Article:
BOISE — Women in wildland firefighting are pushing for diversity and inclusion in a field dominated by men.
They haven't had fire gear specifically designed for them - until now. A woman with the Boise District Bureau of Land Management felt it was time for that to change and spearheaded the effort to create uniforms and gear designed for ladies.
As you can imagine, wildland firefighting wasn't a career women were really involved in 50 years ago. But since then, it's been growing in popularity.
"There weren't a lot of women and it was uncomfortable for them. However, we've come a long way since then. Even though we don't have 50 percent women, 50 percent men on the fire line, women feel a lot more welcome now. But we still have a long way to go," National Interagency Fire Center spokesperson Jessica Gardetto said.
Gardetto said women only make up about 13 percent of the Bureau of Land Management - that's including both administrative and firefighting roles. Now, NIFC says agencies like the BLM and Forest Service are working to change that and increase diversity in fire crews.
"The fact that female-specific packs and female specific fire line clothing is coming out now, it's groundbreaking. I mean we've just been using standardized clothing for all these years so it's just one more step to make women feel more welcome on the fire line,” Gardetto told KTVB.
Agencies and women within those agencies are taking steps to make women feel more welcome - and more comfortable, which they say can make a difference on the fire line. Fire pants and backpacks are now designed to specifically fit women's bodies better, making the job of putting out wildfire a little easier. Female firefighters tell us even small changes like fire pants geared toward their body types really improve the situation.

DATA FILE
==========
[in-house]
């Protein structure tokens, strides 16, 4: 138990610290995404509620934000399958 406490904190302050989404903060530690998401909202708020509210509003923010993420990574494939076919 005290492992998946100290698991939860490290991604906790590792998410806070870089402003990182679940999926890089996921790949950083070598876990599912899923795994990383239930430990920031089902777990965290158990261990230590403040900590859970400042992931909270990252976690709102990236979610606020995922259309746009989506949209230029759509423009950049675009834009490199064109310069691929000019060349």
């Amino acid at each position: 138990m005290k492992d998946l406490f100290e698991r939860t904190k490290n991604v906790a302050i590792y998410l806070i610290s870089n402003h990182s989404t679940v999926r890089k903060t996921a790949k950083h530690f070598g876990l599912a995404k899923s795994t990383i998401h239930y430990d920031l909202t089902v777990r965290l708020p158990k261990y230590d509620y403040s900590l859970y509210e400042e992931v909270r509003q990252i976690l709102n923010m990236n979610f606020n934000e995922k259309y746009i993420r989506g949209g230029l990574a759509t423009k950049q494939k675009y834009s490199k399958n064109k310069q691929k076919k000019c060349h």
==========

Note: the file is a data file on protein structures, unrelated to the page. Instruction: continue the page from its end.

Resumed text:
"A lot of the difference is just where our straps are fitting. So they're going to fit better on our hips and then within the shoulders; men have broader shoulders so it's a lot harder, they're going to start sliding off the back. But also I feel like our torsos are shorter, we're a little bit smaller. So our packs are more condensed," Bureau of Land Management Range Technician Kelton McFadden said. "Just gives us a better feel when we're out on the line. We're digging, bending over a lot, up and down all the time... We can get more work done and not be wrestling with our packs."
“The more you can tailor this clothing and this gear you are going to have on you for 15 hours a day the easier your job is going to be in the long run,” Gardetto said.
Nationally - and here in Idaho - NIFC says women and agencies are trying to make the field more appealing, open and accepting to other women. Gardetto says they are upping their recruiting efforts toward women and do a lot of outreach to let women know wildland firefighting is a profession they can do if they enjoy being active and in the outdoors.
The effort to develop female-specific uniforms and gear throughout the wildland fire community was spearheaded by Boise District Bureau of Land Management Diversity Lead Keri Steneck.
“The next step is to develop a women’s specific yellow shirt. And, of course, those are the yellow shirts you see all firefighters wearing. The current yellow shirts - they work well - but if you are a woman you have a different type of body, sometimes they can be too long, they don't tuck into your pants well," Gardetto added.
These changes are all moves to make women feel more welcome and increase diversity in a historically male-dominated career.
“From my point of view the numbers of women on fire line have increased,” Gardetto added. "But that’s one thing we are still working on because we think it’s a job women enjoy doing, we think it’s a career they can have for their entire lives if they want."
Women bring different perspectives, handling of operations, and communication skills to firefighting on the fire line.
“The more diversity that we have, the more different skills we have, the better we are going to be able to put out that fire,” Gardetto said.